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Orla Kiely – The Fall of a Fashion Empire

It’s the news that shocked the fashion world to the core and made other Irish retailers fear they may be next. On September the 17th 2018, Orla Kiely ceased trading for good. What caused this renowned brand to end its long reign and what’s next for the company? 


Orla Kiely started her career designing hats and then moved on to what she became most famous for – her handbags and kitchenware. She worked with several companies such as Esprit, Harrods and M&S before starting her own brand under her name. Pretty soon, her iconic designs were everywhere; buses, cars, wallpaper, stationery and furniture. You could find almost anything with Orla Kiely's colourful floral print on it. She was winning awards, releasing books and her designs were being worn by fashion moguls such as the Duchess of Cambridge and Alexa Chung.  


Orla Kiely was extremely popular among Irish women who wanted a quality bag for a price that wouldn’t break the bank. Walking through town a few years ago, it seemed that every woman was rocking their Orla Kiely handbag or purse. Irish children at the time could rely on the brand for gifts for their mums, grandmothers, aunts and piano teachers.  


Then, it seemed the once avid fans of Keily’s bags, got a bit tired of the retro patterns and wanted something new. Keily’s brand became somewhat “overexposed”. Keily’s brand never struck a chord with the teenagers or young people at the height of the brands fame. Soon, her target market of middle ages women got older and naturally moved on to other brands and styles.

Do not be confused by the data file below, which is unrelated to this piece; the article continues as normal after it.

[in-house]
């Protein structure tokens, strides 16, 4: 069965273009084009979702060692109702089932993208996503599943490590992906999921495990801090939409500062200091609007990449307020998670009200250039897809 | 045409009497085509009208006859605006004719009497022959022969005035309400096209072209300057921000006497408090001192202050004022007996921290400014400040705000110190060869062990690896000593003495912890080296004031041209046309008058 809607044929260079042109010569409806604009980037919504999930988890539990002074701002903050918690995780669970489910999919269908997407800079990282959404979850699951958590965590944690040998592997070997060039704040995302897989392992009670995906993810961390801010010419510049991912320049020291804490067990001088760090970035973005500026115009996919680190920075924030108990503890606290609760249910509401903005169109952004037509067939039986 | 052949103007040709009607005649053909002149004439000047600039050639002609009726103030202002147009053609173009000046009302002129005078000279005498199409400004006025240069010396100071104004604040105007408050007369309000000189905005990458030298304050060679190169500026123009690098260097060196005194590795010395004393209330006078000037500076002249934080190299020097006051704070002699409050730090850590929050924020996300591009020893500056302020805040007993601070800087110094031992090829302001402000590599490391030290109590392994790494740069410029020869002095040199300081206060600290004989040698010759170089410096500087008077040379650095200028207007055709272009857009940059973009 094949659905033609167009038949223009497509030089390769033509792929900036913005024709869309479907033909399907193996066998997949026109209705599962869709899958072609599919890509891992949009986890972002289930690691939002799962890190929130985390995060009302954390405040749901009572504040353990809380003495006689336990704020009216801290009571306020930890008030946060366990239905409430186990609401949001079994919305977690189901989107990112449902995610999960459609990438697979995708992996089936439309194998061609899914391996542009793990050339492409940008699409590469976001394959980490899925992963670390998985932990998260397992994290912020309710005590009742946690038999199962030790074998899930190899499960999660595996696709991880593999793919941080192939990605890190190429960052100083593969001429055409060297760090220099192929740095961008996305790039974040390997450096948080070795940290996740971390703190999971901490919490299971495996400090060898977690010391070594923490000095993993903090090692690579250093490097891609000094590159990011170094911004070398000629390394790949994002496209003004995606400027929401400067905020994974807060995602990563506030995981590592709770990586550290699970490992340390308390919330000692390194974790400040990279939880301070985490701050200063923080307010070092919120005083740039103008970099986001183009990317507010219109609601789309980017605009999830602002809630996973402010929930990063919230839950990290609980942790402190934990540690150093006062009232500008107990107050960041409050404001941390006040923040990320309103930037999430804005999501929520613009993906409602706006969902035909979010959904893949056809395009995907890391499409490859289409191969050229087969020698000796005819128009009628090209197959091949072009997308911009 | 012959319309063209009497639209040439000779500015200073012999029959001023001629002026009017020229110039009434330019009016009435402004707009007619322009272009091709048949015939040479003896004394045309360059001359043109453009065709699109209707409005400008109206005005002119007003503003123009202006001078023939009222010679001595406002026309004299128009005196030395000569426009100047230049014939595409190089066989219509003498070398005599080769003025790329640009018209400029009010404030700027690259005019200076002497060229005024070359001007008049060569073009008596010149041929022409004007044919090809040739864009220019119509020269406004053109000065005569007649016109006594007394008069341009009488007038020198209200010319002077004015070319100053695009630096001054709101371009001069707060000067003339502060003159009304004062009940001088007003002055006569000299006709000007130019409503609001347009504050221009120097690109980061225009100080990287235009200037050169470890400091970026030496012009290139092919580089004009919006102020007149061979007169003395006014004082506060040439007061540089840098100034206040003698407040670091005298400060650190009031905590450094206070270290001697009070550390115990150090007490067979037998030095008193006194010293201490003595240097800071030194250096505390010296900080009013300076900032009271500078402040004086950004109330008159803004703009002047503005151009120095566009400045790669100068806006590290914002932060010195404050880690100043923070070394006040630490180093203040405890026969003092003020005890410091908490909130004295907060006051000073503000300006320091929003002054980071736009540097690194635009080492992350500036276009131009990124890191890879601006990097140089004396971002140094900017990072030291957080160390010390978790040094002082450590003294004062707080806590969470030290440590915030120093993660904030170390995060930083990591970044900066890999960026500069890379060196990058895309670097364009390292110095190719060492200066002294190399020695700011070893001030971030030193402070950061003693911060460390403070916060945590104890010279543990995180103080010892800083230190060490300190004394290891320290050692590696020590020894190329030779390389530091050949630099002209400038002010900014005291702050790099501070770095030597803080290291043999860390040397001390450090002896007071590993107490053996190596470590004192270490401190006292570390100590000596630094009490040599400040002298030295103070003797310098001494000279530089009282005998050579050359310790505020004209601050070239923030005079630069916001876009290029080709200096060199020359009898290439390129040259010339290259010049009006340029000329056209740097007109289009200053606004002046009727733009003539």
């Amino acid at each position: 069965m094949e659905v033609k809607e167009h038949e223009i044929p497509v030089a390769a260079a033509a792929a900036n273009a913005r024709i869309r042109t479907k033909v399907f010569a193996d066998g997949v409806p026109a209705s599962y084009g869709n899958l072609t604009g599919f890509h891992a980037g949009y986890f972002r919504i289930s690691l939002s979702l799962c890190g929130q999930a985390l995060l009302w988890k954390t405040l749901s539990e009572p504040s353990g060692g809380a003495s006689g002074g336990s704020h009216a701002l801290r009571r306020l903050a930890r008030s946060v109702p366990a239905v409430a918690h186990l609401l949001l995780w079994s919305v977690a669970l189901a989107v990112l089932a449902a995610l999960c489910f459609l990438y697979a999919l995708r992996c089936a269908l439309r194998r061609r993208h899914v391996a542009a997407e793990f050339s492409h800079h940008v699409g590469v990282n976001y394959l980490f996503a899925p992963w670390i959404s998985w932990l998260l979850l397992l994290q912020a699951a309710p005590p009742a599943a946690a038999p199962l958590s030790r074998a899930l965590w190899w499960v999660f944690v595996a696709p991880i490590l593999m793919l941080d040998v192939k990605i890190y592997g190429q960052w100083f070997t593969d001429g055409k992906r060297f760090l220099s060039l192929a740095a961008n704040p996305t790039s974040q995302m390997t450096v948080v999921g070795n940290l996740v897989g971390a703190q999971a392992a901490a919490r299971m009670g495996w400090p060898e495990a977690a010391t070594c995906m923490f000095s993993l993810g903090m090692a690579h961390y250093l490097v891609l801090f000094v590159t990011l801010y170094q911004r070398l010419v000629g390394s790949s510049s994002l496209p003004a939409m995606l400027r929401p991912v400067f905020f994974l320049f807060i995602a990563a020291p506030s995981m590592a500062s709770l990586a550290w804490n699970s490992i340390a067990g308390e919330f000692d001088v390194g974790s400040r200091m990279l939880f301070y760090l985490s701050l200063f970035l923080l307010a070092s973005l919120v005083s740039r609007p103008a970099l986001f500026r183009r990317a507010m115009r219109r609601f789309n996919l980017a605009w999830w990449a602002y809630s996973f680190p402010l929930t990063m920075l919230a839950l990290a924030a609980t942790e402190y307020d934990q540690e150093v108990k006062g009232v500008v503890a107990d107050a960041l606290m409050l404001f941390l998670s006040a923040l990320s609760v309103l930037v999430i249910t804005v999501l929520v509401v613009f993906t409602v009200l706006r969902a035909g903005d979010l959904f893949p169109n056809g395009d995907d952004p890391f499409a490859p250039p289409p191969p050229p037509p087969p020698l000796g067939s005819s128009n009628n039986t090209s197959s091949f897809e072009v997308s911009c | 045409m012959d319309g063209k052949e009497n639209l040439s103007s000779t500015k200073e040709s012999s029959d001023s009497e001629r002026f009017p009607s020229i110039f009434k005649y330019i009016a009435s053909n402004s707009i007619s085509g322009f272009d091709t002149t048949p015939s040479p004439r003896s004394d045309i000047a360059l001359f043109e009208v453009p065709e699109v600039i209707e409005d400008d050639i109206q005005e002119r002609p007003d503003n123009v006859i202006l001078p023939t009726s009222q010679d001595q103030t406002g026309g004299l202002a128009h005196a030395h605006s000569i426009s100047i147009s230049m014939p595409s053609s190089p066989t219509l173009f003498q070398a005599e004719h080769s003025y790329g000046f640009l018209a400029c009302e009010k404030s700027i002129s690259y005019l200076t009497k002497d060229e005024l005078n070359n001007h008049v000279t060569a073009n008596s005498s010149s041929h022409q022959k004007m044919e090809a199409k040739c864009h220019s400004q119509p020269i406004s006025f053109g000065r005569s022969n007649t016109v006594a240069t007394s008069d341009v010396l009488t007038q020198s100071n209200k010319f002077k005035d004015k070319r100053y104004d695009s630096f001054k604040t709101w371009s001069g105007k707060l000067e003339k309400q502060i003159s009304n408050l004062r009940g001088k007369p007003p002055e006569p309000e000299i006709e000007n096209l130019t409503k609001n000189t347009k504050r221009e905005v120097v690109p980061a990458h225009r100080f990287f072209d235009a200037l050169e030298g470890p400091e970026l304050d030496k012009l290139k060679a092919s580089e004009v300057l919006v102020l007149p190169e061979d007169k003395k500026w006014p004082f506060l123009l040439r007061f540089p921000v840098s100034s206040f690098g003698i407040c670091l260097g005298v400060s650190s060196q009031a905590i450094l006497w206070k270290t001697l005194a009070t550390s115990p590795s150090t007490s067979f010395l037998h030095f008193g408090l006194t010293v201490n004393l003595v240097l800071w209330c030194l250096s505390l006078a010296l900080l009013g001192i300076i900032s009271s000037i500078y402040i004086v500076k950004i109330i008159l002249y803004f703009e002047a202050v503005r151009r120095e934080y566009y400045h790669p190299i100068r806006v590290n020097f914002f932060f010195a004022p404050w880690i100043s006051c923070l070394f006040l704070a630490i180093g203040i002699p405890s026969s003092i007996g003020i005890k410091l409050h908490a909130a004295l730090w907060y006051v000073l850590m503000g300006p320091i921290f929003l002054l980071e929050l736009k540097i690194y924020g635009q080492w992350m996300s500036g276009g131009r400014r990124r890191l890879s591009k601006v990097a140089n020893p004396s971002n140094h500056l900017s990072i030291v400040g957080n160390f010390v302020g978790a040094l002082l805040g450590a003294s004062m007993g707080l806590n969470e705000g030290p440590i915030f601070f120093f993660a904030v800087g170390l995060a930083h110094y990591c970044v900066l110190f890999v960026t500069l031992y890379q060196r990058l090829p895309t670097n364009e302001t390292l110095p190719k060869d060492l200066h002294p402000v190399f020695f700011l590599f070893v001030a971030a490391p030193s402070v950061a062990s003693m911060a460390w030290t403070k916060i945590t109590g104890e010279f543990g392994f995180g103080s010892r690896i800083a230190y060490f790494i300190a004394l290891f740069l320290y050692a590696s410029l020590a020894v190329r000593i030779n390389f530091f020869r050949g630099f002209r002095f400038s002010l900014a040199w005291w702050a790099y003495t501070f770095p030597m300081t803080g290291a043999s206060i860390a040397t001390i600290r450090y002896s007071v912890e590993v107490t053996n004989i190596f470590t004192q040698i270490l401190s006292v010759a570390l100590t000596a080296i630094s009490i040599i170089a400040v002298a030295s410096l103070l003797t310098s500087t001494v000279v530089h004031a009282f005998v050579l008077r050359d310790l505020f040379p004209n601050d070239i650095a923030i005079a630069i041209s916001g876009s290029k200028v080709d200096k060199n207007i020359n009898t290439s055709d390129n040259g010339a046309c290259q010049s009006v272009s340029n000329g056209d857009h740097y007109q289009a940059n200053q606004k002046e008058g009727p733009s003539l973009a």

The story of Orla Kiely is a prime example of the transience of the fashion industry. Trends come and go. They may last a few months or even few years in Keily’s case. Trends may even come back such as skinny sunglasses or chunky sneakers, but nothing lasts forever. With online shopping becoming more accessible, people are finding their favourite clothes and accessories from international brands delivered straight to their door. Retailers are struggling as they can't compete with the low prices online. Both Keily’s stores in Dublin and Kildare were closed down as was her online site.  


Do I think Orla Kiely will make a major comeback? Maybe in the next 20 years. But for now, I think we should support new Irish designers and fashion graduates. It’s a tough climate for small businesses everywhere but if we make the conscious effort to buy from small Irish brands, we are fostering growth in the Irish fashion industry and industries attached to it. Orla Kiely's story is an inspirational one. How she went from drawing her patterns on a tablecloth to being called the “Queen of Prints” by the Guardian, is the success we would wish on all female business women. Her products are still for sale in the likes Debenhams, Kilkenny and Arnott’s.  Here’s hoping that her planned partnerships with other retailers works well, and keeps Orla Kiely prints on the shelves for years to come.  



Instagram: @caoimheforan Twitter: @caoimhe_foran
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